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Inside Senate Budget's insurance probe

Senator Sheldon Whitehouse

Whitehouse last month. Photo: Al Drago/Bloomberg via Getty Images

Sen. Sheldon Whitehouse is using the Budget gavel to go after insurance companies for their climate practices — an investigation that comes as the financial sector grapples with the energy transition.

Why it matters: It will draw significant attention to an issue that progressive groups have been working on for years.

  • It’s also part of a broader conversation on the left, with environmentalists and activist investor organizations pushing financial institutions — and fossil fuel companies — to reduce their greenhouse gas footprints.
  • A GOP Budget Committee spokesperson said Democrats are “using the committee’s investigative arm to pressure insurance companies to cut ties with industries Democrats don’t like. The Budget Committee should turn its focus to addressing our serious economic and budgetary situation.”

Driving the news: Whitehouse and other committee Democrats sent letters to U.S. insurance giants last week asking for information and documents on their advocacy work, net-zero plans and underwriting of fossil fuel projects.

  • Whitehouse sees a contradiction: Insurance companies increasingly have to account for climate-driven disasters while simultaneously supporting the carbon-emitting projects that contribute to them.
  • Those underwriting and investment decisions come “home to their customers when they can’t get insurance any longer,” Whitehouse told Axios. “We're looking at that problem. It affects real people.”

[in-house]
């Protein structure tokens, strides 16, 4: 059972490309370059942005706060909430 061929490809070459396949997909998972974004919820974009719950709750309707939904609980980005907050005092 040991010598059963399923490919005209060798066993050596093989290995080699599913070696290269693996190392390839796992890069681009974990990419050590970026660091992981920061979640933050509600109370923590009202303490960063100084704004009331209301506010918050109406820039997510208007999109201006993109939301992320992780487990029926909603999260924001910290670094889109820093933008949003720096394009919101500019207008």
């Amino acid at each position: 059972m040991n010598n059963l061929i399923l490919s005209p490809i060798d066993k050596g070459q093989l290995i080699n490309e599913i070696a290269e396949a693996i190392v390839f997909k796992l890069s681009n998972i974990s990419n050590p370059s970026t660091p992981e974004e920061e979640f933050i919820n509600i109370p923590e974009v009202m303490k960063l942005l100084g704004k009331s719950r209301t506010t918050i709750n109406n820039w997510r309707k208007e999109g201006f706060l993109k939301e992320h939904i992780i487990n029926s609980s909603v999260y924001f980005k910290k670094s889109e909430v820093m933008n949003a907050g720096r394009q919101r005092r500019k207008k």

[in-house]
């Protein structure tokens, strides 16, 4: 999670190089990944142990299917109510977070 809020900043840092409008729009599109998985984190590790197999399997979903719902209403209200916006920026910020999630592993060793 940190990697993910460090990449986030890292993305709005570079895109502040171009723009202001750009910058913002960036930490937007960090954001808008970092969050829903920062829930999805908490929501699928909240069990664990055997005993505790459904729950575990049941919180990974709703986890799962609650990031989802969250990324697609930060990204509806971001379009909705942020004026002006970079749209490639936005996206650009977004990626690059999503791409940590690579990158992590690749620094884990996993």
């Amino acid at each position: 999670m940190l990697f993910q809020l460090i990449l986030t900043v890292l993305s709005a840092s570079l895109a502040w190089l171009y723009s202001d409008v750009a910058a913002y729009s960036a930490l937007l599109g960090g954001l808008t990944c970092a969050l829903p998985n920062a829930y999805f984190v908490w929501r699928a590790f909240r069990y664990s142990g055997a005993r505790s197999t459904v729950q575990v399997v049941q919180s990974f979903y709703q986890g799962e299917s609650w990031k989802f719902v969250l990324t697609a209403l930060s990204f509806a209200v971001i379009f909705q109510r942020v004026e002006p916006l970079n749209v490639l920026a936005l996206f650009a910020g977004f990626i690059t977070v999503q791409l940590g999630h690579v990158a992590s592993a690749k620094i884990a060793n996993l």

• He pointed to State Farm’s recent move to stop selling new homeowners policies in California amid rising costs from the state’s massive wildfires.

The letters went to AIG, Berkshire Hathaway, Chubb, Liberty Mutual, Starr, State Farm and Travelers. AIG declined to comment, while the others didn't respond to requests.

  • Whitehouse is relying, in part, on information from advocacy groups such as Public Citizen and Insure Our Future.

The intrigue: As the letters note, some insurance companies outside the U.S. have moved to restrict their involvement in coal, oil and gas projects.

  • But Democrats cite a report that found U.S. insurers had $582 billion invested in fossil fuel-related activity at the end of 2019.
  • “As more companies put out climate policies that include these vague net-zero commitments, we’re met with the reality that we’re not getting the full picture,” said Deanna Noël, climate campaigns director at Public Citizen.

Of note: The probe also asks insurance companies how they integrate “Free, Prior and Informed Consent” from indigenous peoples into their business decisions.

  • This term — known as FPIC — is an ideal standard sought by the human rights advocacy community and recognized by the United Nations that gives indigenous peoples consent rights for using their land.
  • Many countries, including the U.S., fall far from what advocates consider adequate indigenous consent.

Yes, but: Some of Democrats' assumptions about the insurance industry are misleading, said Jerry Theodorou, director of R Street's finance, insurance and trade program.

  • For example, when State Farm pulled out of California, it cited both “rapidly growing catastrophe exposure” and “a challenging reinsurance market.”
  • In short, the state's regulatory environment was a contributing factor, said Theodorou, who testified at Budget's hearing on the insurance industry in March.

Democrats believe this falls within the committee’s jurisdiction because continued financing for fossil fuels could cause economic — and therefore federal budgetary — risks in a carbon-constrained world.

  • Insurance companies that make net-zero emissions commitments do have some responsibility to shareholders to show they're delivering, Theodorou said.
  • But an immediate end to insurance underwriting for fossil fuel projects could be in itself economically risky, he said.

What we're watching: Whitehouse is asking for answers by this Friday and documents by June 23.

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